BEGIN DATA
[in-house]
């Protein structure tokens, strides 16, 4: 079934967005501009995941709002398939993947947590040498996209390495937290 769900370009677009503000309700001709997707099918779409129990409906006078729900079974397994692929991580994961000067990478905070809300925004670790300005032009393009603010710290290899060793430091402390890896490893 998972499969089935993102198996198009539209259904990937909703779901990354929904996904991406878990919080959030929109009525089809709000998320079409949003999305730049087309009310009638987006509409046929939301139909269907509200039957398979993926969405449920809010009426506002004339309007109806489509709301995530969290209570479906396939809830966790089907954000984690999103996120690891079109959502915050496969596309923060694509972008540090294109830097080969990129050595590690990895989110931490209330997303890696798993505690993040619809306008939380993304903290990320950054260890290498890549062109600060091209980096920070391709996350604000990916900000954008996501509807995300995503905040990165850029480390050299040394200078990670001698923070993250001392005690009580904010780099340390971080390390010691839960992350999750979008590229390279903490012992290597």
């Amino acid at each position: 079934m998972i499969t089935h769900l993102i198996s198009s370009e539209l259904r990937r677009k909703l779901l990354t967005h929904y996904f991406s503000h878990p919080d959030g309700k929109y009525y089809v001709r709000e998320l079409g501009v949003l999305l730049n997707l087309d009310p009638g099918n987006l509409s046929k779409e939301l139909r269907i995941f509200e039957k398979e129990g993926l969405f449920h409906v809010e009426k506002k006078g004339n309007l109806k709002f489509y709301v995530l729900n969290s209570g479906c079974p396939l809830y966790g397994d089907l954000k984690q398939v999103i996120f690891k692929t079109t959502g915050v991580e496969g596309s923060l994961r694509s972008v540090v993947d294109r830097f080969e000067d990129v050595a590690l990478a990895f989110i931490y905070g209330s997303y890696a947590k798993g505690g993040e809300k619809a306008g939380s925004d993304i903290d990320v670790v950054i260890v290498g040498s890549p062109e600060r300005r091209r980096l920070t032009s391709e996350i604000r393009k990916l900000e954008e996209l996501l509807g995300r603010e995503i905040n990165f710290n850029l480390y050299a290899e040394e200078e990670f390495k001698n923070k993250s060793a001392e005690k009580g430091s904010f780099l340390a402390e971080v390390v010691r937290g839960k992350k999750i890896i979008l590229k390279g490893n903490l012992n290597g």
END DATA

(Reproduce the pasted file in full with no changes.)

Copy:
[in-house]
């Protein structure tokens, strides 16, 4: 079934967005501009995941709002398939993947947590040498996209390495937290 769900370009677009503000309700001709997707099918779409129990409906006078729900079974397994692929991580994961000067990478905070809300925004670790300005032009393009603010710290290899060793430091402390890896490893 998972499969089935993102198996198009539209259904990937909703779901990354929904996904991406878990919080959030929109009525089809709000998320079409949003999305730049087309009310009638987006509409046929939301139909269907509200039957398979993926969405449920809010009426506002004339309007109806489509709301995530969290209570479906396939809830966790089907954000984690999103996120690891079109959502915050496969596309923060694509972008540090294109830097080969990129050595590690990895989110931490209330997303890696798993505690993040619809306008939380993304903290990320950054260890290498890549062109600060091209980096920070391709996350604000990916900000954008996501509807995300995503905040990165850029480390050299040394200078990670001698923070993250001392005690009580904010780099340390971080390390010691839960992350999750979008590229390279903490012992290597």
């Amino acid at each position: 079934m998972i499969t089935h769900l993102i198996s198009s370009e539209l259904r990937r677009k909703l779901l990354t967005h929904y996904f991406s503000h878990p919080d959030g309700k929109y009525y089809v001709r709000e998320l079409g501009v949003l999305l730049n997707l087309d009310p009638g099918n987006l509409s046929k779409e939301l139909r269907i995941f509200e039957k398979e129990g993926l969405f449920h409906v809010e009426k506002k006078g004339n309007l109806k709002f489509y709301v995530l729900n969290s209570g479906c079974p396939l809830y966790g397994d089907l954000k984690q398939v999103i996120f690891k692929t079109t959502g915050v991580e496969g596309s923060l994961r694509s972008v540090v993947d294109r830097f080969e000067d990129v050595a590690l990478a990895f989110i931490y905070g209330s997303y890696a947590k798993g505690g993040e809300k619809a306008g939380s925004d993304i903290d990320v670790v950054i260890v290498g040498s890549p062109e600060r300005r091209r980096l920070t032009s391709e996350i604000r393009k990916l900000e954008e996209l996501l509807g995300r603010e995503i905040n990165f710290n850029l480390y050299a290899e040394e200078e990670f390495k001698n923070k993250s060793a001392e005690k009580g430091s904010f780099l340390a402390e971080v390390v010691r937290g839960k992350k999750i890896i979008l590229k390279g490893n903490l012992n290597g």